Yugoslavia is planning a major political trial of about 50 persons allegedly involved in a campaign to link Kosovo Province with Albania.
First public mention of the trial, which is to begin in two weeks, came yesterday in the influential Belgrade newspaper Politika following months of rumors of nationalist unrest in Kosovo, which is largely populated by Albanians.
The disturbances caused President Tito to pay a hastily arranged visit to Kosovo last October -- one of his last appearances before the illness that now has the president near death.
The timing of the trial, the most important of its kind for several years, appears to reflect official determination not to allow an upsurge of divisive national feelings after Tito dies. While the transition to the post-Tito era appears to be proceeding smoothly, Yugoslav leaders are aware that their country's unity could be threatened in the years ahead not merely from the Soviet Union, but also as a result of internal differences.
Kosovo, which borders on Albania, has a large Albanian population. It is underdeveloped and has long been regarded as one of the weakest links in the multinational Yugoslav federation. The province was shaken by violent riots in 1968 and four years ago 31 members of an Albanian National Liberation Front were sentenced to prison terms of up to 15 years.
Politika said around 50 Albanians, including 19 past convicted nationalists, are now charged with organizing "anti-state activity" throughout the region. It said they had distributed antigovernment pamphlets, spread false rumors about Yugoslavia, and advocated "irredentist views," that is, they called for Kosovo to be separated from Yugoslavia and united with Albania.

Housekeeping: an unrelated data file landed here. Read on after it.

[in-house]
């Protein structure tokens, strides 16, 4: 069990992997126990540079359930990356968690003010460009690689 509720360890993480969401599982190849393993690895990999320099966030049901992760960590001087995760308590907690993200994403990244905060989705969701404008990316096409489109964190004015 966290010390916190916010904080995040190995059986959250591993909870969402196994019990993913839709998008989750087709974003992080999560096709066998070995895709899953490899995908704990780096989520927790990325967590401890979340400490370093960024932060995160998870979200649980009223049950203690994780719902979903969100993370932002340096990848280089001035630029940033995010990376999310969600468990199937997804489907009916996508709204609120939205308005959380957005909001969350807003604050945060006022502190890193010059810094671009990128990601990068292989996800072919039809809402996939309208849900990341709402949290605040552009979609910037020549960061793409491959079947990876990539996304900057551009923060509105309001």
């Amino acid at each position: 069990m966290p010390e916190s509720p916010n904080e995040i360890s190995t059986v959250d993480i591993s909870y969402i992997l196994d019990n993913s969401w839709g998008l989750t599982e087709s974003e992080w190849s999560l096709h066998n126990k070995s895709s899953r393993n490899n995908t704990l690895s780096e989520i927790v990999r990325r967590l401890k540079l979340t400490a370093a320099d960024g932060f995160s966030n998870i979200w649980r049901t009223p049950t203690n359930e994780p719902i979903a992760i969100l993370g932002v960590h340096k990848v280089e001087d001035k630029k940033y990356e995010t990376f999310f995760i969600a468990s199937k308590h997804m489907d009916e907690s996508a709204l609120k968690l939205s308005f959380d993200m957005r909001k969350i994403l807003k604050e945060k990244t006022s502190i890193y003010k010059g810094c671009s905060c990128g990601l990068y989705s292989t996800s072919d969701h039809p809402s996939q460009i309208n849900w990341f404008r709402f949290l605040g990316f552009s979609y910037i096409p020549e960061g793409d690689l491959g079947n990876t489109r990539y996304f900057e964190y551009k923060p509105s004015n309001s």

Tito, during his visit to Kosovo, sharply attacked what he called new attempts to undermine "brotherhood and unity" in the region and sow discord between Albanians and Serbs. Huge crowds were mobilized in a demonstration of mass public support to greet him, but informed sources sid antigovernment demonstrations continued after his departure.
Over the last decade, Yugoslav leaders have successfully defused demands by some Albanian extremists for unity with Albania by pouring development funds into Kosovo and granting it a large measure of political autonomy. But despite huge investments, the province is still way behind the rest of Yugoslavia and has been particularly affected by a new economic crisis.
Complicating the problem is the attitude of the isolationist Albanian regime across the border. Albanian leader Enver Hoxha, a self-proclaimed admirer of the late Soviet dictator Josef Stalin, has frequently accused "the Titoist clique" of deviating from Marxist ideology and of discriminating against Yugoslavia's 1.5 million Albanian minority.
Haunting Tito's likely successors is the possibility that the Kremlin might somehow regain its influence over Albania -- and use the country as a base for exercising pressure against Yugoslavia. Politika said those accused include former Cominformists, or Soviet sympathizers who sided with Stalin in 1948 when Yugoslavia was expelled from teh Soviet-dominated world communist movement.
As long as Hoxha, 72, is alive, there seems little possibility of his strategically placed country being attracted back into the Soviet Bloc. He jettisoned "our eternal alliance" with China two years ago but has since rebuffed all Soviet offers of better relations.
Yugoslav officials are aware that like Tito, Hoxha is nearing the end of his political career -- and alliances in the Balkans could change after his death. But they have been encouraged by more friendly noises from Albania during Tito's illness, and in particular a remarkable statement pledging Albanian support for Yugoslavia in the event of a Soviet attack.
Politika reported that strict security measures would be in force at the forthcoming trial to avoid what it described as "an attempt by somebody from among the masses attempting to settle acocunts with the accused." Most such political trials are in any case held behind closed doors.